TL;DR; – GitHub can be pretty unreliable, depend on it at your peril.
GitHub was down for about 20 minutes today. I happened to be logged in so I’ll share a few screen captures.
The status page and twitter showed no activity for the first nine minutes of the outage, but were then updated with erroneous information.
Meanwhile, the website started displaying unicorns.
If you are logged into GitHub regularly, you might know that this is not a rare event. I don’t have any data on how often GitHub is actually broken, but based on that status page, I’m not sure that know either.
Why I don’t deploy via GitHub
Around May 2013, a website that I maintained started rendering incorrectly because of a bug in my code: I had made some MySQL fields TEXT type, which have a limited size, and part of the application had exceeded the limit, resulting in truncated pages.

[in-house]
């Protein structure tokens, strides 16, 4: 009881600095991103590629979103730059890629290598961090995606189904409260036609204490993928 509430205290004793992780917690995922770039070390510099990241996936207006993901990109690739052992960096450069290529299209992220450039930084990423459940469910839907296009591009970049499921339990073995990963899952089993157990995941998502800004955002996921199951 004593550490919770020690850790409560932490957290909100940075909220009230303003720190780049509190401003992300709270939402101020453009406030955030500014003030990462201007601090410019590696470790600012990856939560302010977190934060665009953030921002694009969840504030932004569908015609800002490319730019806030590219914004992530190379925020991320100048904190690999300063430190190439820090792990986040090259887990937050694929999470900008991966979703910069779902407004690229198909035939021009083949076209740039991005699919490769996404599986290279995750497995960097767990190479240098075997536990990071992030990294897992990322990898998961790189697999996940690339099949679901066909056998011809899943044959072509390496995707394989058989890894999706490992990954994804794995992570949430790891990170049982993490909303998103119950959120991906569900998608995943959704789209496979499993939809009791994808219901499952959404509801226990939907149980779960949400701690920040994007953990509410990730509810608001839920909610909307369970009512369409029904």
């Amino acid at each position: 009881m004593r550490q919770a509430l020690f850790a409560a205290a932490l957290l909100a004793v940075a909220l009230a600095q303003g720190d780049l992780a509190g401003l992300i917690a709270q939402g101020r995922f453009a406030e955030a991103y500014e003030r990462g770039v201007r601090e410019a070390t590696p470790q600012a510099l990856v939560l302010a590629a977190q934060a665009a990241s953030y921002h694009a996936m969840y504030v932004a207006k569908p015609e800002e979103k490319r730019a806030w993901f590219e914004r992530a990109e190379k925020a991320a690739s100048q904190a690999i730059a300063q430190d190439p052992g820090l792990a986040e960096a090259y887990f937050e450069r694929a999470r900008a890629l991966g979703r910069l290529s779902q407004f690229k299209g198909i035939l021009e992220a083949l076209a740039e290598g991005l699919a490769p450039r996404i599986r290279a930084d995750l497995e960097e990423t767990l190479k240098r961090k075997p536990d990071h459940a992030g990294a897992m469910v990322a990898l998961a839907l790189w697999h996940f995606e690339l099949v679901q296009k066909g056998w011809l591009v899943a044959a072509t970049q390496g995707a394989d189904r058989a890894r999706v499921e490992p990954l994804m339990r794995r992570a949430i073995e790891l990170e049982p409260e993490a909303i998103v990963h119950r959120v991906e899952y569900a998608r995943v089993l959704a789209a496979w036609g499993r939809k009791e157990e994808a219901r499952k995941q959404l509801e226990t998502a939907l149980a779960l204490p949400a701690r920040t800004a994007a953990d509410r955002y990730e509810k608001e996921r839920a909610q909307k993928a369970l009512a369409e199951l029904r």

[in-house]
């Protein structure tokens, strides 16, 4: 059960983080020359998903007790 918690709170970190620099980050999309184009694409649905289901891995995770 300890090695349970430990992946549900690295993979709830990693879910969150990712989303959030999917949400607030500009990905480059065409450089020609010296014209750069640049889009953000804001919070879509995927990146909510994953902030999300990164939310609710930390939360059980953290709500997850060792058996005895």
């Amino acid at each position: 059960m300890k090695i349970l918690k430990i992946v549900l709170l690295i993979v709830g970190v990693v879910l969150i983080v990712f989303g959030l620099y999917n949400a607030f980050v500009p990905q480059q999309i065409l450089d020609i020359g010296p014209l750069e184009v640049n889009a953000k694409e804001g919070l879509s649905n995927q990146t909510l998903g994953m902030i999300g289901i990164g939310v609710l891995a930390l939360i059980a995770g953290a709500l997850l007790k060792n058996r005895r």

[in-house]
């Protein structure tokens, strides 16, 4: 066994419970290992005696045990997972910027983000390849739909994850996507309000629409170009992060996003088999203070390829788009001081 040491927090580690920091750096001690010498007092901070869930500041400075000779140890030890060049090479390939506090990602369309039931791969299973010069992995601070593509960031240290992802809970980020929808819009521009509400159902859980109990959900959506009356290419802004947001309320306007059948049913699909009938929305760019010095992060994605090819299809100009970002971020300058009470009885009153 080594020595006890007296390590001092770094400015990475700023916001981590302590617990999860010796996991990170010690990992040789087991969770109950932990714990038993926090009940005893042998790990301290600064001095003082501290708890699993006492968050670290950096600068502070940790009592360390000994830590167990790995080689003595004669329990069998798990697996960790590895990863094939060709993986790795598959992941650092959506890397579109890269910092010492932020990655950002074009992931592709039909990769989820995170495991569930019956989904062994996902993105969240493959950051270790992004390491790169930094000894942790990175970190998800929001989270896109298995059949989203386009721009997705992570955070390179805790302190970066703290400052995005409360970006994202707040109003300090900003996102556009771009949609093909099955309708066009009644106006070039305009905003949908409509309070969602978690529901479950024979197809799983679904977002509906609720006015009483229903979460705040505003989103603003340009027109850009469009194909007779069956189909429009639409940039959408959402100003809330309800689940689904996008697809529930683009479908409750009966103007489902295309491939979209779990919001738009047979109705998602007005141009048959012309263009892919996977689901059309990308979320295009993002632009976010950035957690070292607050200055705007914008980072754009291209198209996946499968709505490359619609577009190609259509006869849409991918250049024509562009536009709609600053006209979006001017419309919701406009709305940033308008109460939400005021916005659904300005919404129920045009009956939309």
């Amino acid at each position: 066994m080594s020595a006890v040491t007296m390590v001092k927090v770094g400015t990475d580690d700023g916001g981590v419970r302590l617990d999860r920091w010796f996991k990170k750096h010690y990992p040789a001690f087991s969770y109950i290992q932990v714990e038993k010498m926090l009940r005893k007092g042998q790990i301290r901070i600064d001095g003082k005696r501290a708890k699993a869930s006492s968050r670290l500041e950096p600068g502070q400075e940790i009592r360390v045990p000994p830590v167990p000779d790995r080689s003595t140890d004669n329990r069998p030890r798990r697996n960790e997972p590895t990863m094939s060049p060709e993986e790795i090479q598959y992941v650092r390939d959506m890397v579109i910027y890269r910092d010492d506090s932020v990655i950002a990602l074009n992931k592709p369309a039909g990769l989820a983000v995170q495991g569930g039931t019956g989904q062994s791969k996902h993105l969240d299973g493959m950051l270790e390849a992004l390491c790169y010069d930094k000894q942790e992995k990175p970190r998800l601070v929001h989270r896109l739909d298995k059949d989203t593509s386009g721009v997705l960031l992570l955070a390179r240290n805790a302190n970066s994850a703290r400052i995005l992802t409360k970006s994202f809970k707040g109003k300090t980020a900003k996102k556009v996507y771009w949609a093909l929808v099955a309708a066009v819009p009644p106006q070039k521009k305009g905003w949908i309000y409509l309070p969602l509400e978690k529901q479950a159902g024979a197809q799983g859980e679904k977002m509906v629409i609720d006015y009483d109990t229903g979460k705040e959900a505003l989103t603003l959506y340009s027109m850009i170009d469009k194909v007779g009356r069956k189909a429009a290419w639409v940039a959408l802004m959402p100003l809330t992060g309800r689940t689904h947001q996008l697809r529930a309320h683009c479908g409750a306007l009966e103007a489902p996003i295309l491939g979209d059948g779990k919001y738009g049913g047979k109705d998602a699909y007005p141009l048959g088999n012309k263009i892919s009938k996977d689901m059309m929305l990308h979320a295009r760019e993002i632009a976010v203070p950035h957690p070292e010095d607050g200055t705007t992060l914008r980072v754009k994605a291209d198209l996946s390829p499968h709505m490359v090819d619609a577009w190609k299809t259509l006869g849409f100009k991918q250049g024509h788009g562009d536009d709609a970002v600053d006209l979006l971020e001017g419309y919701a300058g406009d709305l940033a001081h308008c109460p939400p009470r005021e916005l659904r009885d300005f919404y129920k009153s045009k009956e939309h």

This app is written in PHP, and my deployment workflow at the time involved pushing up a change to GitHub, then then triggering a git pull on the server, which ran an update script to bring everything up to speed.
In this case, I was on mobile internet, so I diagnosed the problem and prepared a hotfix on my laptop. When I tried to push it to GitHub, it was offline. I ended up logging in and running a few ALTER TABLE statements over SSH, which is a long shot from the robust deployment pipeline I had envisaged.
There are some emerging SaaS products that offer to deploy directly from GitHub. For example, I use Travis CI extensively for open source, and you can hook it up with deployment keys.
This stuff seems really cool, but I imagine that an error message containing rainbow unicorns would not be very funny if you wanted to fix something in a hurry. This particular app is still deployed with a git pull, but I’ve started to avoid mixing deployment with version control, so that I can run a build and deploy anywhere in case of emergency.